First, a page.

A Russian aid convoy has now entered East Ukraine as part of a tenuous deal between Russia and the government in Kiev to provide humanitarian assistance to the war torn area. Part of the deal was that Red Cross aid workers would be part of the convoys but the Red Cross backed out of the convoy leading Valentyn Nalyvaychenko, the head of Ukraine’s security service, to label the crossing of the Russian convoy an invasion of Ukraine.
The Red Cross says it backed out of the convoy deal because it did not feel its people could be safe. It also remains unclear as to how many trucks are actually entering now when compared to half dozen or so that were inspected at the Russia-Ukraine border by forces loyal to the government in Kiev.
The trucks were part of a larger convoy that left the Moscow area last week, with Russia insisting that it be allowed to send aid to civilians — many of them Russian speakers — affected by the months of fighting in eastern Ukraine. Aid groups say the battles have left thousands without access to water, electricity and proper medical aid.
Ukraine, concerned that Russia might try to smuggle military supplies, stalled the trucks for days on the Russian side of the border. But Ukrainian officials acknowledged Sunday that the convoy of more than 260 Russian vehicles was, in fact, carrying humanitarian aid.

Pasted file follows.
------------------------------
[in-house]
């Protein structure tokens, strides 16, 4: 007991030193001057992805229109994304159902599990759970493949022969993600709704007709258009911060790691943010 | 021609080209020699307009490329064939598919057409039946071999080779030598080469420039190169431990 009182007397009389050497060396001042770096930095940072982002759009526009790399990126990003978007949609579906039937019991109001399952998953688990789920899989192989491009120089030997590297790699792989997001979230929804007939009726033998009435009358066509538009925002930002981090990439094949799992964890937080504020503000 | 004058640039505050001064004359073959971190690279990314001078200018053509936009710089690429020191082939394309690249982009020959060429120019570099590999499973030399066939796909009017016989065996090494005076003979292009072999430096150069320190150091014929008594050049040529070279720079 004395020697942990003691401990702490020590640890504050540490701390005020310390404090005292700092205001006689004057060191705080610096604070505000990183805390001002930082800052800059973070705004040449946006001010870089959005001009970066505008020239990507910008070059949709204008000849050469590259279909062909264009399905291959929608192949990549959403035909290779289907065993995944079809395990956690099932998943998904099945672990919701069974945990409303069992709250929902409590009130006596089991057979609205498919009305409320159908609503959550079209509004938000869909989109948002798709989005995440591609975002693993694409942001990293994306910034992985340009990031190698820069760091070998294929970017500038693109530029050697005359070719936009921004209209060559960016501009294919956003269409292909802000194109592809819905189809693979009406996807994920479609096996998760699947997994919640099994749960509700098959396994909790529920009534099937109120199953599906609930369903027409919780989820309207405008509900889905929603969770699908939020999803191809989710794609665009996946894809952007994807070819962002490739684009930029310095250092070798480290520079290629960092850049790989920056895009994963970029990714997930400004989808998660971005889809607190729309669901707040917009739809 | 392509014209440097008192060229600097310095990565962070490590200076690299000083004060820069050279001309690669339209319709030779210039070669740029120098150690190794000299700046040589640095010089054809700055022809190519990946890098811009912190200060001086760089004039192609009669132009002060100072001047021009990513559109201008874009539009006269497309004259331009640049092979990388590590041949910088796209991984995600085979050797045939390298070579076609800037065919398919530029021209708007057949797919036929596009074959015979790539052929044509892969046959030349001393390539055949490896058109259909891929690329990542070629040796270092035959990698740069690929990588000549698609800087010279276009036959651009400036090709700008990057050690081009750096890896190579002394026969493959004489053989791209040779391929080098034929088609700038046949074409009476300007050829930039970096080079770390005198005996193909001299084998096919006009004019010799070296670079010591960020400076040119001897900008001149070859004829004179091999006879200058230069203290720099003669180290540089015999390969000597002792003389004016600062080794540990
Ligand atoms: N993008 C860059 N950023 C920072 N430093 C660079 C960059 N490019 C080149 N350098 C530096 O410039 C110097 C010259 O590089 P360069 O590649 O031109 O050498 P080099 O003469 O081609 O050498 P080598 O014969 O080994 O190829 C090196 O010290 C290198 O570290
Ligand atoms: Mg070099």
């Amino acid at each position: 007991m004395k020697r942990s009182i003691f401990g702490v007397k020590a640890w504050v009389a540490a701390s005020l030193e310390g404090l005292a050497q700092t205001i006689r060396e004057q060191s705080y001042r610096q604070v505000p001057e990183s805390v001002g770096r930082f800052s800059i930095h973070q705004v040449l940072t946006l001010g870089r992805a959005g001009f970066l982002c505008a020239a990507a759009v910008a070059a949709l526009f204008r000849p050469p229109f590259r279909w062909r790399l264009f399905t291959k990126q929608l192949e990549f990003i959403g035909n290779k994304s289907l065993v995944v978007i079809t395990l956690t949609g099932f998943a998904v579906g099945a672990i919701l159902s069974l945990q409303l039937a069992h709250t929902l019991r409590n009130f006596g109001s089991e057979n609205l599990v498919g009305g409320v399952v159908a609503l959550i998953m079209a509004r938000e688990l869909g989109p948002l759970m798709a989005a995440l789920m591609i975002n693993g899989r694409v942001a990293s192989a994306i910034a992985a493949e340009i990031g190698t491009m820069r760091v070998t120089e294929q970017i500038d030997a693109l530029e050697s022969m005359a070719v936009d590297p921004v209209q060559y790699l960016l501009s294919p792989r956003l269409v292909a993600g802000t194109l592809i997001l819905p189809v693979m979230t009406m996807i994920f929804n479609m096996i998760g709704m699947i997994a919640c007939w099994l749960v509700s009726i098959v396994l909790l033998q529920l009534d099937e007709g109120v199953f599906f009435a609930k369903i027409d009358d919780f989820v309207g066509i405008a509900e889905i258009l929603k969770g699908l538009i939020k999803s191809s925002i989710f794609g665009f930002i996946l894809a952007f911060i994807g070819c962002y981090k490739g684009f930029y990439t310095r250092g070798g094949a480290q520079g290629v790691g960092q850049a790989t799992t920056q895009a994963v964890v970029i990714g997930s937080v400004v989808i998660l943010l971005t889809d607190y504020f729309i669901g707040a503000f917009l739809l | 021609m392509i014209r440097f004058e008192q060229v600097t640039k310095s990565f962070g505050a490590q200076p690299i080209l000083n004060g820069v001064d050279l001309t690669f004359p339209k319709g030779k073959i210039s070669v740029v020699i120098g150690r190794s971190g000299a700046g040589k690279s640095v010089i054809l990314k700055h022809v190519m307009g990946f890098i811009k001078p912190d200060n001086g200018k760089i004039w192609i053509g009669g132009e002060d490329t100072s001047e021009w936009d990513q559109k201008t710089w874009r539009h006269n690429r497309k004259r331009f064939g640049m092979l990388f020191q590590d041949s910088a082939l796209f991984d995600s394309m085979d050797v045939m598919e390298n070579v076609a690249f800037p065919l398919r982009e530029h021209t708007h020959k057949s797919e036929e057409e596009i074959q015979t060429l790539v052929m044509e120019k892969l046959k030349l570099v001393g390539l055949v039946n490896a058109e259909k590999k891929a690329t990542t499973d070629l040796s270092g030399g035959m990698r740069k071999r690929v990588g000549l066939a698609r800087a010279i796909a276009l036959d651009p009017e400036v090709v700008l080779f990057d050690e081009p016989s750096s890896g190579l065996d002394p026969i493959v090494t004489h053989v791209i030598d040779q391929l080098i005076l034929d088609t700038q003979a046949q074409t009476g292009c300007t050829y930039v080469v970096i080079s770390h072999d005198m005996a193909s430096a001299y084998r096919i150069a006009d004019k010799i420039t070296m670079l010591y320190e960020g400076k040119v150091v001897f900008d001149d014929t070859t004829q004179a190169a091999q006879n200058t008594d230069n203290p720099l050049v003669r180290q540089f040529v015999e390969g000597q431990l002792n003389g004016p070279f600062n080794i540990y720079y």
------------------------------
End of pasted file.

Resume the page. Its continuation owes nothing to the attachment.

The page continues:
Clearly sending in aid is not really an invasion, but if Kiev strikes the aid trucks it is quite possible that Moscow will send more than food and first aid kits across the border. Which may be Kiev’s real objection – that Russia is providing a safe zone for the separatists with its presence. A de facto ceasfire.
With Russian personnel now explicitly on the ground in East Ukraine it is hard to see how Kiev ever takes the territory back completely, at least for the time being. While forces loyal to Kiev have been performing well against East Ukraine separatist forces it is unlikely they would do as well against the Russian military.
This move may have just clicked the dial a bit closer to a war with Russia or may lead to Kiev begrudgingly accepting some kind of restructuring that includes more autonomy for East Ukraine and ethnic Russians. We will find out soon enough.